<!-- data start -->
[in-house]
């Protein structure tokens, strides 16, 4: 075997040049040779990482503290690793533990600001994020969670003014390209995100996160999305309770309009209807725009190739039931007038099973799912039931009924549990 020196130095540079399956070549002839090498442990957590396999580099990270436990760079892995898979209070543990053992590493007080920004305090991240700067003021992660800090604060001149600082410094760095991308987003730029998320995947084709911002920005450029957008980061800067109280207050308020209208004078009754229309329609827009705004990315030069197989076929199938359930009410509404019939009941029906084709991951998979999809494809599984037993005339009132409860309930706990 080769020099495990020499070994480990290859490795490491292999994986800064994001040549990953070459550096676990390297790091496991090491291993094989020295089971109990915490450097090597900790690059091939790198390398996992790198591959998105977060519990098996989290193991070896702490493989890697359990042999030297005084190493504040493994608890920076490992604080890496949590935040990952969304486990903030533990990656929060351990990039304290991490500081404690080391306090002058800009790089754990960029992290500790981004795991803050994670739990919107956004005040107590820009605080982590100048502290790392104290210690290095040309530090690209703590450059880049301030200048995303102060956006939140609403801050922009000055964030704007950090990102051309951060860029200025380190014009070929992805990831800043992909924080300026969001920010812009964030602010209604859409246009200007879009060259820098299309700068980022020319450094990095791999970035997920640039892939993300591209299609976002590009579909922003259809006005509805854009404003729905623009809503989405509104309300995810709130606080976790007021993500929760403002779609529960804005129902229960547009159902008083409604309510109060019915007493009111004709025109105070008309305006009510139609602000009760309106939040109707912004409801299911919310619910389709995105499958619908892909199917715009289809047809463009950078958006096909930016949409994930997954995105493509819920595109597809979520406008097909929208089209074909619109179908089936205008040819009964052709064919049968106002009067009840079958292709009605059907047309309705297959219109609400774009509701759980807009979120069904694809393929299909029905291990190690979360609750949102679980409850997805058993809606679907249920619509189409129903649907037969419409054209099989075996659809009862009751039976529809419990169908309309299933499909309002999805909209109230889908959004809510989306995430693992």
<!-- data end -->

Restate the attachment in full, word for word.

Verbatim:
[in-house]
């Protein structure tokens, strides 16, 4: 075997040049040779990482503290690793533990600001994020969670003014390209995100996160999305309770309009209807725009190739039931007038099973799912039931009924549990 020196130095540079399956070549002839090498442990957590396999580099990270436990760079892995898979209070543990053992590493007080920004305090991240700067003021992660800090604060001149600082410094760095991308987003730029998320995947084709911002920005450029957008980061800067109280207050308020209208004078009754229309329609827009705004990315030069197989076929199938359930009410509404019939009941029906084709991951998979999809494809599984037993005339009132409860309930706990 080769020099495990020499070994480990290859490795490491292999994986800064994001040549990953070459550096676990390297790091496991090491291993094989020295089971109990915490450097090597900790690059091939790198390398996992790198591959998105977060519990098996989290193991070896702490493989890697359990042999030297005084190493504040493994608890920076490992604080890496949590935040990952969304486990903030533990990656929060351990990039304290991490500081404690080391306090002058800009790089754990960029992290500790981004795991803050994670739990919107956004005040107590820009605080982590100048502290790392104290210690290095040309530090690209703590450059880049301030200048995303102060956006939140609403801050922009000055964030704007950090990102051309951060860029200025380190014009070929992805990831800043992909924080300026969001920010812009964030602010209604859409246009200007879009060259820098299309700068980022020319450094990095791999970035997920640039892939993300591209299609976002590009579909922003259809006005509805854009404003729905623009809503989405509104309300995810709130606080976790007021993500929760403002779609529960804005129902229960547009159902008083409604309510109060019915007493009111004709025109105070008309305006009510139609602000009760309106939040109707912004409801299911919310619910389709995105499958619908892909199917715009289809047809463009950078958006096909930016949409994930997954995105493509819920595109597809979520406008097909929208089209074909619109179908089936205008040819009964052709064919049968106002009067009840079958292709009605059907047309309705297959219109609400774009509701759980807009979120069904694809393929299909029905291990190690979360609750949102679980409850997805058993809606679907249920619509189409129903649907037969419409054209099989075996659809009862009751039976529809419990169908309309299933499909309002999805909209109230889908959004809510989306995430693992």